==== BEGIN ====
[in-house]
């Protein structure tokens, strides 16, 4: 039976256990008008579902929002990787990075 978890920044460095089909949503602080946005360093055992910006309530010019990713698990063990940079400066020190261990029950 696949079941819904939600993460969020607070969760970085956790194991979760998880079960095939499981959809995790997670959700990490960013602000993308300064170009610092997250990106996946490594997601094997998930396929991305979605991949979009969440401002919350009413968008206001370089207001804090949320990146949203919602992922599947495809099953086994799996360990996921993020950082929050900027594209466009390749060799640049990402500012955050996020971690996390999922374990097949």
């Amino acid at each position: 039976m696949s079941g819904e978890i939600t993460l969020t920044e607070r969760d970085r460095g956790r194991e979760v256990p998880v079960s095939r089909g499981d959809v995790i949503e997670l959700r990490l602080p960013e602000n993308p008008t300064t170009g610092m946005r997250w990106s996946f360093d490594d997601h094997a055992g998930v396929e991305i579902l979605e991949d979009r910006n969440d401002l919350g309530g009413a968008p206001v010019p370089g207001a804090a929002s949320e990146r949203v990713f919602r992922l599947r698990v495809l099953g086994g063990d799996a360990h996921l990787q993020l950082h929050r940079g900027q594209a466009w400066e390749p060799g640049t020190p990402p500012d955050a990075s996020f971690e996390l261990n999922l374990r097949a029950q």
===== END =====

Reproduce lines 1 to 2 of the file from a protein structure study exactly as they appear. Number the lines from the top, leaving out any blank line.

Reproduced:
[in-house]
């Protein structure tokens, strides 16, 4: 039976256990008008579902929002990787990075 978890920044460095089909949503602080946005360093055992910006309530010019990713698990063990940079400066020190261990029950 696949079941819904939600993460969020607070969760970085956790194991979760998880079960095939499981959809995790997670959700990490960013602000993308300064170009610092997250990106996946490594997601094997998930396929991305979605991949979009969440401002919350009413968008206001370089207001804090949320990146949203919602992922599947495809099953086994799996360990996921993020950082929050900027594209466009390749060799640049990402500012955050996020971690996390999922374990097949």